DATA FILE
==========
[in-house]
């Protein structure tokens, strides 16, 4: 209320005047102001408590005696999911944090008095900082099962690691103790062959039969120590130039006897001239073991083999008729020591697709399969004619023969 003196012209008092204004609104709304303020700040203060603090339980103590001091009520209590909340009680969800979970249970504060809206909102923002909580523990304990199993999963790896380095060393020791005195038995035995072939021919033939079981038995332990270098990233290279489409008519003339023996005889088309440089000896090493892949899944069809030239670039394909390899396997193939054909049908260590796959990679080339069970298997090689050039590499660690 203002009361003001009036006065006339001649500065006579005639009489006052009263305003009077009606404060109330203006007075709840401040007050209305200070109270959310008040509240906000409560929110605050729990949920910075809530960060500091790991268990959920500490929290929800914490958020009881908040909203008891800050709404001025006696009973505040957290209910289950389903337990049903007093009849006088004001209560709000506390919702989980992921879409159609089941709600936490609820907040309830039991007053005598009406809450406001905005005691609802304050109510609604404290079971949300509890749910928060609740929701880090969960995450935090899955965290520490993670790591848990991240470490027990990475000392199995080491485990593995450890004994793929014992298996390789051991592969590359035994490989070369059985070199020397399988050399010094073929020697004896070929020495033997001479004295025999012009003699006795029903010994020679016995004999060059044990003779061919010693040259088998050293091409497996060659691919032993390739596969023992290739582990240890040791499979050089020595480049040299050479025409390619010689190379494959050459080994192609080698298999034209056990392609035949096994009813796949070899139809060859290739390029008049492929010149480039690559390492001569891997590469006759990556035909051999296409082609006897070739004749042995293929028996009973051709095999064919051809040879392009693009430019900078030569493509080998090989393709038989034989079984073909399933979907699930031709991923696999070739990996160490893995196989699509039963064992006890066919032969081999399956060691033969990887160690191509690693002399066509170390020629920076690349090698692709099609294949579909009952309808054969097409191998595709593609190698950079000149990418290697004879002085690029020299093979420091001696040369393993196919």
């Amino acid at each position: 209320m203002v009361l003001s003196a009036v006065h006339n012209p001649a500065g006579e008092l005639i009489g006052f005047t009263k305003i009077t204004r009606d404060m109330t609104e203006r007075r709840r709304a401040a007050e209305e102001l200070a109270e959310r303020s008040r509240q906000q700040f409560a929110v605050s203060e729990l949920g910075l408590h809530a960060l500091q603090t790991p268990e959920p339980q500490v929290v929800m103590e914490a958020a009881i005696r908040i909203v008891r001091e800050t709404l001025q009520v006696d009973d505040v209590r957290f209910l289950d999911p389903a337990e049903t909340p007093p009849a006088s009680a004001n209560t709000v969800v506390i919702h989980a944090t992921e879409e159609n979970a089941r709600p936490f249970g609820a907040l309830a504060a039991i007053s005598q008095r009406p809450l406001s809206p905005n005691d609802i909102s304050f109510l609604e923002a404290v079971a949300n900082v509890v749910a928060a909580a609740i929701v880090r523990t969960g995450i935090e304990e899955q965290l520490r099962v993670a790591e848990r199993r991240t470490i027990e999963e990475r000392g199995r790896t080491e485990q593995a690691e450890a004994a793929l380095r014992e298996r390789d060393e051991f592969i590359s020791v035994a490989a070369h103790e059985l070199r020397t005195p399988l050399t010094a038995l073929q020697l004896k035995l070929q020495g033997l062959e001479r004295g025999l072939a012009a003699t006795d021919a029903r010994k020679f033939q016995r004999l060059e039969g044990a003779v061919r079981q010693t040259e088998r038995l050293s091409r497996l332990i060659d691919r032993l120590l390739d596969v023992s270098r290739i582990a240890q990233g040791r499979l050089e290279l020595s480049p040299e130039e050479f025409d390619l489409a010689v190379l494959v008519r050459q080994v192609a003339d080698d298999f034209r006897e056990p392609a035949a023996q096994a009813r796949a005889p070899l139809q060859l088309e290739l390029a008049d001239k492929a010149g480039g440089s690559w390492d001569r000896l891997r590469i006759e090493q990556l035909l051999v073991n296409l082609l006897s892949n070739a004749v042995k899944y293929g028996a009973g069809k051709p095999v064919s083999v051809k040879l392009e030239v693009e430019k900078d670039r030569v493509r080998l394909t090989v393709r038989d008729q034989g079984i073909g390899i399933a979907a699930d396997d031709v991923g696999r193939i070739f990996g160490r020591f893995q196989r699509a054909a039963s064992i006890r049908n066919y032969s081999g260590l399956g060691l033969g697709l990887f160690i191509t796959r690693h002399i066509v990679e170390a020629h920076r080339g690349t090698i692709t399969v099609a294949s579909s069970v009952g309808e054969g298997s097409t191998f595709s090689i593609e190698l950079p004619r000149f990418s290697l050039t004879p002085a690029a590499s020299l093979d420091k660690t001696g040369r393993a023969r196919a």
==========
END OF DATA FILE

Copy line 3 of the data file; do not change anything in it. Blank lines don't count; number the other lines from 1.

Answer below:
């Amino acid at each position: 209320m203002v009361l003001s003196a009036v006065h006339n012209p001649a500065g006579e008092l005639i009489g006052f005047t009263k305003i009077t204004r009606d404060m109330t609104e203006r007075r709840r709304a401040a007050e209305e102001l200070a109270e959310r303020s008040r509240q906000q700040f409560a929110v605050s203060e729990l949920g910075l408590h809530a960060l500091q603090t790991p268990e959920p339980q500490v929290v929800m103590e914490a958020a009881i005696r908040i909203v008891r001091e800050t709404l001025q009520v006696d009973d505040v209590r957290f209910l289950d999911p389903a337990e049903t909340p007093p009849a006088s009680a004001n209560t709000v969800v506390i919702h989980a944090t992921e879409e159609n979970a089941r709600p936490f249970g609820a907040l309830a504060a039991i007053s005598q008095r009406p809450l406001s809206p905005n005691d609802i909102s304050f109510l609604e923002a404290v079971a949300n900082v509890v749910a928060a909580a609740i929701v880090r523990t969960g995450i935090e304990e899955q965290l520490r099962v993670a790591e848990r199993r991240t470490i027990e999963e990475r000392g199995r790896t080491e485990q593995a690691e450890a004994a793929l380095r014992e298996r390789d060393e051991f592969i590359s020791v035994a490989a070369h103790e059985l070199r020397t005195p399988l050399t010094a038995l073929q020697l004896k035995l070929q020495g033997l062959e001479r004295g025999l072939a012009a003699t006795d021919a029903r010994k020679f033939q016995r004999l060059e039969g044990a003779v061919r079981q010693t040259e088998r038995l050293s091409r497996l332990i060659d691919r032993l120590l390739d596969v023992s270098r290739i582990a240890q990233g040791r499979l050089e290279l020595s480049p040299e130039e050479f025409d390619l489409a010689v190379l494959v008519r050459q080994v192609a003339d080698d298999f034209r006897e056990p392609a035949a023996q096994a009813r796949a005889p070899l139809q060859l088309e290739l390029a008049d001239k492929a010149g480039g440089s690559w390492d001569r000896l891997r590469i006759e090493q990556l035909l051999v073991n296409l082609l006897s892949n070739a004749v042995k899944y293929g028996a009973g069809k051709p095999v064919s083999v051809k040879l392009e030239v693009e430019k900078d670039r030569v493509r080998l394909t090989v393709r038989d008729q034989g079984i073909g390899i399933a979907a699930d396997d031709v991923g696999r193939i070739f990996g160490r020591f893995q196989r699509a054909a039963s064992i006890r049908n066919y032969s081999g260590l399956g060691l033969g697709l990887f160690i191509t796959r690693h002399i066509v990679e170390a020629h920076r080339g690349t090698i692709t399969v099609a294949s579909s069970v009952g309808e054969g298997s097409t191998f595709s090689i593609e190698l950079p004619r000149f990418s290697l050039t004879p002085a690029a590499s020299l093979d420091k660690t001696g040369r393993a023969r196919a």